We as Sikhs do have a number of pressing issues and problems. At the same time events have a habit of not waiting and we are observing the inexorable change regarding observances happening in Punjab and in parts of the Diaspora. At the same time we see signs of some accretion through sikligars etc and stable or increasing observance fidelity in some local settings. The visible sense of devotion and search for peace is on the up swing among all including Sikhs of all shades.
My sense looking at these developments, the influence of tradition, memory and heritage et al is that Sikhi will survive with all its internal diversity as a composite. The mix is important but not critical. If it seems to be 80:20 now in favor of non keshadharis, you would possibly recall in own life time, it having been the other way around. The history of 18th century shows how Sikh identity in spite of the extreme risks that it invited was prized by adherents. So was the case in Sikh minority areas in West Punjab. So is the case even today in Pakistan and Afghanistan in spite of dangers to life and property.
Whether or not the kakkars were made prescriptive, all the contemporary accounts of early 18th century show these as the visible Sikh identity. Tradition and transmission reinforce this to be the case but also admit of the existence of internal diversity in the form of so called sehj dharis. My plea therefore has been that we should recognize the way things are and be cognizant of changes. If we believe there is merit in the understanding of Sikhi as it has been practised and promoted over the last 300 years and if we can not help stem the tide, let us avoid becoming active agents to promote discarding of tradition in the name of Guru Granth. Let us be more accepting of one another and endeavor to bring the universal message of love, seva and saanjh that the Gurus gave to one and all because parthain saakhi mahapurkh boldai saanjhi sagal jahanai.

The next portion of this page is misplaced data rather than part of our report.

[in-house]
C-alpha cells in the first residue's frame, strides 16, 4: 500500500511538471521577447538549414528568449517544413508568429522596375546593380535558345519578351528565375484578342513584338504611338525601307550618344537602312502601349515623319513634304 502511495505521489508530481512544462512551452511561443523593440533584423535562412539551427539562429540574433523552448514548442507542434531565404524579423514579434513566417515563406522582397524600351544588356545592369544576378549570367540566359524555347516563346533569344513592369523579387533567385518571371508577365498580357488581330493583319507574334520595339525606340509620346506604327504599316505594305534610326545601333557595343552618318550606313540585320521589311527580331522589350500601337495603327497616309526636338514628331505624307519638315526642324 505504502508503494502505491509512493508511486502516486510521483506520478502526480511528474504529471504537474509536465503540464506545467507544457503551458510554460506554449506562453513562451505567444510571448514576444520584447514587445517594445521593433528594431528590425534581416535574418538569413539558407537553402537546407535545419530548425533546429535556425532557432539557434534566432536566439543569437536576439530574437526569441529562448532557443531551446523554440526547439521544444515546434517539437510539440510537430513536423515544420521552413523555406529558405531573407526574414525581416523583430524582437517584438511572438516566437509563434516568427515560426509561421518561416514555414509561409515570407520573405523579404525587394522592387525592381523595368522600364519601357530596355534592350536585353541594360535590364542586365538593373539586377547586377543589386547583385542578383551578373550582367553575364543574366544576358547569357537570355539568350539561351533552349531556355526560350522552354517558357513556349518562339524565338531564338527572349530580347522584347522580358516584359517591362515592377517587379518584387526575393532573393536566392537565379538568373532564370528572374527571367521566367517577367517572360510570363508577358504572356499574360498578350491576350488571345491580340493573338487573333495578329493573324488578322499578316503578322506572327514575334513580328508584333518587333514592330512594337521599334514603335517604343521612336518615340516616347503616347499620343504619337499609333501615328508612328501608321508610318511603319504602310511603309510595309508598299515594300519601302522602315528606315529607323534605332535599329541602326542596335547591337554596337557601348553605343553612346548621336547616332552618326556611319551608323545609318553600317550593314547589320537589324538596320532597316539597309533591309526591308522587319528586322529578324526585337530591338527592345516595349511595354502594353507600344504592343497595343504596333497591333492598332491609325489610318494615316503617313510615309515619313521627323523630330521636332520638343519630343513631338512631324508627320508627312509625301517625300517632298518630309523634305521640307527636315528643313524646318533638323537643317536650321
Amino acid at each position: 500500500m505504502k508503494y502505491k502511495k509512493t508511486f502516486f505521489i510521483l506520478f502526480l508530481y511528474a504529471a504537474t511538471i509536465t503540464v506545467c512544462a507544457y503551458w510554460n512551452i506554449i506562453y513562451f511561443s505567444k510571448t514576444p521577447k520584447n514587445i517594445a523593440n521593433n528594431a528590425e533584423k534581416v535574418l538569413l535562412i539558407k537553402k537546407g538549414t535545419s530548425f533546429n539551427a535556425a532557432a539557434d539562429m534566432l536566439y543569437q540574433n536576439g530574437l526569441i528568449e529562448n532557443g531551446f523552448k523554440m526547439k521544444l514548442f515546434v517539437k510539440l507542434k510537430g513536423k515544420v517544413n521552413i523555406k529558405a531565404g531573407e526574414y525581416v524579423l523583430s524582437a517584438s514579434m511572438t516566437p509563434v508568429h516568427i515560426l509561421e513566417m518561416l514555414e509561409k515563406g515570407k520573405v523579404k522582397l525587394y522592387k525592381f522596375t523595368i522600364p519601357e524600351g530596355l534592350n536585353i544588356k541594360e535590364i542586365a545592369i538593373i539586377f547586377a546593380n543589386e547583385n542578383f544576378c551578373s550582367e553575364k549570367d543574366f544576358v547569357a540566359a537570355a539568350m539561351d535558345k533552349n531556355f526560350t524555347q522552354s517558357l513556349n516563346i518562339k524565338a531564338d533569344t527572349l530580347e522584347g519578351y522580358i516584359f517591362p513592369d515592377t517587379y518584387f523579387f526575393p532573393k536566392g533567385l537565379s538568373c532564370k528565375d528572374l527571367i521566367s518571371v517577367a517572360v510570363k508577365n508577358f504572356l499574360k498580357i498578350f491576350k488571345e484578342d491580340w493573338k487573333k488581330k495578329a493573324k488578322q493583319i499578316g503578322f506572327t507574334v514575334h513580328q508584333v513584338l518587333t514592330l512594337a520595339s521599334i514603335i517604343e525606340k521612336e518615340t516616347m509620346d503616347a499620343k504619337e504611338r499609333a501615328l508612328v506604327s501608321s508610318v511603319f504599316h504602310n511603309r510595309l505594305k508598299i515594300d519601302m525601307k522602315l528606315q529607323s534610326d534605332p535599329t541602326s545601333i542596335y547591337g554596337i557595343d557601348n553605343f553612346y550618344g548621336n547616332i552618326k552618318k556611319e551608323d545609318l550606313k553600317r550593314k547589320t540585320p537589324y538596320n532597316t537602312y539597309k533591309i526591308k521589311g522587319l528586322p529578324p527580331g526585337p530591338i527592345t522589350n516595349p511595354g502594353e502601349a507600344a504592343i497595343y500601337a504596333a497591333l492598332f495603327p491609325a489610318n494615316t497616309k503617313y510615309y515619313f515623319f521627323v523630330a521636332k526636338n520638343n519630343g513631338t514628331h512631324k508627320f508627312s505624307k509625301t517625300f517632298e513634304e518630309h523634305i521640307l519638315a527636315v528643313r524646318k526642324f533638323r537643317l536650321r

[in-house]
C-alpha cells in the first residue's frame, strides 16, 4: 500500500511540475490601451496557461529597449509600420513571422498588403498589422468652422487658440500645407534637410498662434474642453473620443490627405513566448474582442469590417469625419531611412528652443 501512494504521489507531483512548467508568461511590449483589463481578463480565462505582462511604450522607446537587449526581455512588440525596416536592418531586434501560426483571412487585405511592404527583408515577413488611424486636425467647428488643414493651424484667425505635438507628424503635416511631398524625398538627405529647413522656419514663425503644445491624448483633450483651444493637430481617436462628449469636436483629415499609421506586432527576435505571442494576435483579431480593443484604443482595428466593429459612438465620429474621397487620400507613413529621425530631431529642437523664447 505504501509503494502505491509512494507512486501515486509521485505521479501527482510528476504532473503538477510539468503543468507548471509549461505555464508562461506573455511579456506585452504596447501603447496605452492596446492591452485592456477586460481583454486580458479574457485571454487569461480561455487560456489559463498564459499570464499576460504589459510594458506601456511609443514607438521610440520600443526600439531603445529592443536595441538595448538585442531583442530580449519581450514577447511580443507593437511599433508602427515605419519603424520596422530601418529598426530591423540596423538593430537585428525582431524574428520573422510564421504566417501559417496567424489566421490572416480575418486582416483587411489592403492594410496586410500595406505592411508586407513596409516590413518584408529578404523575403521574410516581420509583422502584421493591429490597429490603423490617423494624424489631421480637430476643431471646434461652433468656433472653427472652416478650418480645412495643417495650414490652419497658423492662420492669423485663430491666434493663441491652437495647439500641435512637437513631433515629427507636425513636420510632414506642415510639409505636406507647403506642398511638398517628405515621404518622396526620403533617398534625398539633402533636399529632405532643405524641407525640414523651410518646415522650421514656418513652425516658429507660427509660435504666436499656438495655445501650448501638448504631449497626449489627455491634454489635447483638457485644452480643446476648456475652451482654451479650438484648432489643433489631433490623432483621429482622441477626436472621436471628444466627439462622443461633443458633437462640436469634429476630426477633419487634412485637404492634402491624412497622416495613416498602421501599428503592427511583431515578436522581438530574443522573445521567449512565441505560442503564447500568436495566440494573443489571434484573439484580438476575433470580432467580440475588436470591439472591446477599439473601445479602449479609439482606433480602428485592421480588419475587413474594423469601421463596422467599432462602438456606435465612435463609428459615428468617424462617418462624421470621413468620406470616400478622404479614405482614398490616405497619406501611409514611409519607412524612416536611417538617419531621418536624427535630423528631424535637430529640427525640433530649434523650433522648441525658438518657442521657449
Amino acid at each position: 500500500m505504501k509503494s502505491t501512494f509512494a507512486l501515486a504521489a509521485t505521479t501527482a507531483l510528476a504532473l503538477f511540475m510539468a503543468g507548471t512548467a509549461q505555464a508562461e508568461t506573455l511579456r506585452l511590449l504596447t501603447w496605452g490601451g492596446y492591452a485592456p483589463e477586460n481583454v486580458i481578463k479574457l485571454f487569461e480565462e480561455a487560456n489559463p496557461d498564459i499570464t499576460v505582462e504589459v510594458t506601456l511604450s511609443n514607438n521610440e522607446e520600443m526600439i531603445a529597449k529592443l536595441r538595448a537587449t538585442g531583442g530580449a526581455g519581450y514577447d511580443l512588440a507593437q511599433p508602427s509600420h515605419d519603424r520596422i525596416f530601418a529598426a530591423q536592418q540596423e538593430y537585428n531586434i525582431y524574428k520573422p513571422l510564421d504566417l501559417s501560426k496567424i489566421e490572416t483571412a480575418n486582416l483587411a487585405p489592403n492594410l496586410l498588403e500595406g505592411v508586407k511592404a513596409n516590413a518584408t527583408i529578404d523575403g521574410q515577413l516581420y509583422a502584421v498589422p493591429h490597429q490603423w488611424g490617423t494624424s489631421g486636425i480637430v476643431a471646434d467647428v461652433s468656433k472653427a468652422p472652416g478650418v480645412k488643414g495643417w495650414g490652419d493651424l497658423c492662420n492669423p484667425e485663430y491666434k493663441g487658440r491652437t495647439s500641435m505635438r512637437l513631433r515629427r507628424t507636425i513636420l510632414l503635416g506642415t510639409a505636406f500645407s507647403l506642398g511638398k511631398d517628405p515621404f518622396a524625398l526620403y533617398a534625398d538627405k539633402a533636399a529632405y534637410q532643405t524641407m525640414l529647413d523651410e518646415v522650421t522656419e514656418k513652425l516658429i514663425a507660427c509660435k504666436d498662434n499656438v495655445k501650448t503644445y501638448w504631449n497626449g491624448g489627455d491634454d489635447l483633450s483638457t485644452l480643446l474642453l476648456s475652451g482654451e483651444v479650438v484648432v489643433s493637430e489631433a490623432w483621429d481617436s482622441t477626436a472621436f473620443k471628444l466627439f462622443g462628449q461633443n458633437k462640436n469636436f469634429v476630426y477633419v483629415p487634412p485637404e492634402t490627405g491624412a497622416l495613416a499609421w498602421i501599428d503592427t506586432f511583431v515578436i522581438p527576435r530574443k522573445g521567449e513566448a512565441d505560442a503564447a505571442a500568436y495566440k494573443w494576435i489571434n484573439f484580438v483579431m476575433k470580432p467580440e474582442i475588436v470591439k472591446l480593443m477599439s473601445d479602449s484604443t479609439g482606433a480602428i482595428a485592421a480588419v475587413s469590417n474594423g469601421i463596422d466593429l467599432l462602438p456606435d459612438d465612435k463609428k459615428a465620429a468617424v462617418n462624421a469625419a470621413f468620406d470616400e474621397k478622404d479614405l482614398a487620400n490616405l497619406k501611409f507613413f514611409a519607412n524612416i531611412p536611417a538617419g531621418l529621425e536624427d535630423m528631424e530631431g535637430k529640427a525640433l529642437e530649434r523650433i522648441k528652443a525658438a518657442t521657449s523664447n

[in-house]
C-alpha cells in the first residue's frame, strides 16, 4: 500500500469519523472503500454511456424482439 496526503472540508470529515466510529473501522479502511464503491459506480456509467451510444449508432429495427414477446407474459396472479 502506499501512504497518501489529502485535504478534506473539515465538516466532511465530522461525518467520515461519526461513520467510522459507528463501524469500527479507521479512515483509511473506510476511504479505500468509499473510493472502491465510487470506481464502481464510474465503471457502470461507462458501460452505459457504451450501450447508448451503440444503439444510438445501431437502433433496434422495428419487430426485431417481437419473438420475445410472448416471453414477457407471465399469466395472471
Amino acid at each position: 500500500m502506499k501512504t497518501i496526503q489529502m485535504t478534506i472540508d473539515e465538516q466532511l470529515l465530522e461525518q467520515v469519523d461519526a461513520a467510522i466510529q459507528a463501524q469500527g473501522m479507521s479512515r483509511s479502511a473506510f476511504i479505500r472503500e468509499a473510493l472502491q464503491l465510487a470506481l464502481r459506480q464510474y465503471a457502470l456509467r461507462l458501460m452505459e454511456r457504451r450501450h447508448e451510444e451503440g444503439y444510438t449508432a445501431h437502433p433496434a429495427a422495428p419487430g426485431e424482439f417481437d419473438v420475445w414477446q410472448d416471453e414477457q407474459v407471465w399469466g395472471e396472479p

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Thank you Behn ji for a very passionate defense of the practice of Akhand Path especially the Pathis and the person who is co ordinating their rota and timely progress of recitation. They are the persons doing seva and possibly their effort may earn some merit if accepted by the Guru. The real question is about the absentee donor who is paying for the Path but may, in more cases than we know, not even be in the station or even aware that their turn for Path had come. These people expect or at least hope that their this expression of devotion would bring them the blessing of divine grace for facilitating the Path. The question of Akhand Path therefore seems to have these important facets. Considered in the scenario depicted the contribution by the donor may be more in the nature of ‘dan’ that helps sustain a continuing activity at the Gurdwara, possibly is a source for helping the Pathis earn their living and also provide an opportunity for the itinerant visitor to the Gurdwara to listen to the ongoing recitation of Gurbani if it is not being done in an inaccesible part of the complex. Thus it may come close to popular understanding of the concept of dan.
The thrust of the argument against the choice of getting Akhand Path done is that it turns ritualistic in the context in which it is mostly performed. The preferred should be self reading/listening, gurbani veechar – ‘gaviye suniye man rakhiye bhao’. That makes eminent sense and would not be disputed at all but at the same time we are aware that the Gurus commended for us the path of ‘nam, dan, isnan’. The three are not mutually exclusive and even though ‘nam jap’ may be universally acknowledged as the pre eminent, that some merit is associated with the other two is not ever seriously contented.
My submission therefore is that let us try not to be condemnatory of the practice of Akhand Path because the choice seems to be falling short of the ideal of ‘nam’. There are possibly other yearnings for seeking the divine grace working within all of us that seek expression in the manner we can best relate to and handle in the complex of our inner feelings.
I must add that I have also strongly sensed the negative impact of this practice which possibly found a rather impassioned expression when I witnessed two concurrent akhand paths going on 365 days of the year in two conjoined rooms at one end of the Gurdwara complex at Nankana Sahib – paid for by NRIs – relegating most Pakistani Sikhs to be pathis. I thank Behn ji for sharing her experience of spiritual benefit listening to recitation as a chance visitor to the Gurdwara and for drawing our attention to the devotion of sevak who recited bani for 22 hours – hopefully not in a fit of ritualistic zeal or to get into the Guiness book. We must look at the positives these experiences and examples bring forth. Let us try and motivate people to experience the vismad and anand in nam but not stifle their sense of spirituality by being too judgmental if they cannot come upto it.
I would urge Behn ji to enumerate the other benefits, several like anxiety removal, restoration of health and others that she has referred to. We should document these for looking at the efficacy of inner devotion among Sikhs for healing.